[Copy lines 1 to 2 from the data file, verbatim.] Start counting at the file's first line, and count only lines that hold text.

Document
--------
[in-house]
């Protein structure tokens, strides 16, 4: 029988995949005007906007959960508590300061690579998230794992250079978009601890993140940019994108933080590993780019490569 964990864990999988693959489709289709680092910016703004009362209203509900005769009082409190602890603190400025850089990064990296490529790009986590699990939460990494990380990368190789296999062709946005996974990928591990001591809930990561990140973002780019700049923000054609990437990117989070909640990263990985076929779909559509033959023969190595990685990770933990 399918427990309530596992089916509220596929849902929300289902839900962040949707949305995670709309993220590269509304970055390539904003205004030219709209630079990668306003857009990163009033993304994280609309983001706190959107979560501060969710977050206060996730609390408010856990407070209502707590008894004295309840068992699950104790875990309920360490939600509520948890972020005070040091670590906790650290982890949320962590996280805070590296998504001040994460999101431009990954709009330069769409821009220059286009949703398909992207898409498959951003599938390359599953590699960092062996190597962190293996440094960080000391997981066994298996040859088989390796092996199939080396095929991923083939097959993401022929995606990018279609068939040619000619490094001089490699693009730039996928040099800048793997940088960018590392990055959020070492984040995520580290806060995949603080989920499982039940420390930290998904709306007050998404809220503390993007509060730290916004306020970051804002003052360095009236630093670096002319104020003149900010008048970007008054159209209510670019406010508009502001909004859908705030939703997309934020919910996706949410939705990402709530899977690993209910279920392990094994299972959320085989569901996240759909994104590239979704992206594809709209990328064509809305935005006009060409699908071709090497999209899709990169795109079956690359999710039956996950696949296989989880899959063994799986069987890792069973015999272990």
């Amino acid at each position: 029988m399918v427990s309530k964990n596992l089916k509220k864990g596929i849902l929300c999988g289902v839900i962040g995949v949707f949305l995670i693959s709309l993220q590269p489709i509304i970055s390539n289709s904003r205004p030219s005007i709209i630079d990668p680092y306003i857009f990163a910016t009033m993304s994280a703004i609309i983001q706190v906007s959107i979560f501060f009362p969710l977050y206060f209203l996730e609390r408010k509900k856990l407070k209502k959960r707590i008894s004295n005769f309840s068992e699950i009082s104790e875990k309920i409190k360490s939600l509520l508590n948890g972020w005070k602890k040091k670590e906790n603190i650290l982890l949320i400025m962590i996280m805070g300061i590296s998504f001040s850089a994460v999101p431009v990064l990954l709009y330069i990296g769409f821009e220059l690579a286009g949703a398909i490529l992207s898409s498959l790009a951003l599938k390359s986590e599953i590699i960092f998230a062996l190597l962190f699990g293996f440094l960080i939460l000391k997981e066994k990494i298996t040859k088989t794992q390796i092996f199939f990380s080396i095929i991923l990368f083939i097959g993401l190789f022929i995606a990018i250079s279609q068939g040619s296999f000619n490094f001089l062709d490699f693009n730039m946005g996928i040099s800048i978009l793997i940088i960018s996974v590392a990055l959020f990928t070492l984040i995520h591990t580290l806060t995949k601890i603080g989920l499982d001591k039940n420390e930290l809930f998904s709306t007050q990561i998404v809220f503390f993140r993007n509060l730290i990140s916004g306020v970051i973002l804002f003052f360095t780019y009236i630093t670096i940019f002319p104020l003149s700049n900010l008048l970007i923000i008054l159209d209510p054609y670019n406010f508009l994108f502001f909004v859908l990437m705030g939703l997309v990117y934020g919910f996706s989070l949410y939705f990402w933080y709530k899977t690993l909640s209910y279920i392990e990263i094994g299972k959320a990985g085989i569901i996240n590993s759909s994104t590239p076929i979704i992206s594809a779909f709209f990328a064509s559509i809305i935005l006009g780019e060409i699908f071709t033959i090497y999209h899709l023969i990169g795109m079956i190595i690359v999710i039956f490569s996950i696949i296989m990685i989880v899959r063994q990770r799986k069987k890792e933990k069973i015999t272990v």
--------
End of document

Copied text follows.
[in-house]
């Protein structure tokens, strides 16, 4: 029988995949005007906007959960508590300061690579998230794992250079978009601890993140940019994108933080590993780019490569 964990864990999988693959489709289709680092910016703004009362209203509900005769009082409190602890603190400025850089990064990296490529790009986590699990939460990494990380990368190789296999062709946005996974990928591990001591809930990561990140973002780019700049923000054609990437990117989070909640990263990985076929779909559509033959023969190595990685990770933990 399918427990309530596992089916509220596929849902929300289902839900962040949707949305995670709309993220590269509304970055390539904003205004030219709209630079990668306003857009990163009033993304994280609309983001706190959107979560501060969710977050206060996730609390408010856990407070209502707590008894004295309840068992699950104790875990309920360490939600509520948890972020005070040091670590906790650290982890949320962590996280805070590296998504001040994460999101431009990954709009330069769409821009220059286009949703398909992207898409498959951003599938390359599953590699960092062996190597962190293996440094960080000391997981066994298996040859088989390796092996199939080396095929991923083939097959993401022929995606990018279609068939040619000619490094001089490699693009730039996928040099800048793997940088960018590392990055959020070492984040995520580290806060995949603080989920499982039940420390930290998904709306007050998404809220503390993007509060730290916004306020970051804002003052360095009236630093670096002319104020003149900010008048970007008054159209209510670019406010508009502001909004859908705030939703997309934020919910996706949410939705990402709530899977690993209910279920392990094994299972959320085989569901996240759909994104590239979704992206594809709209990328064509809305935005006009060409699908071709090497999209899709990169795109079956690359999710039956996950696949296989989880899959063994799986069987890792069973015999272990």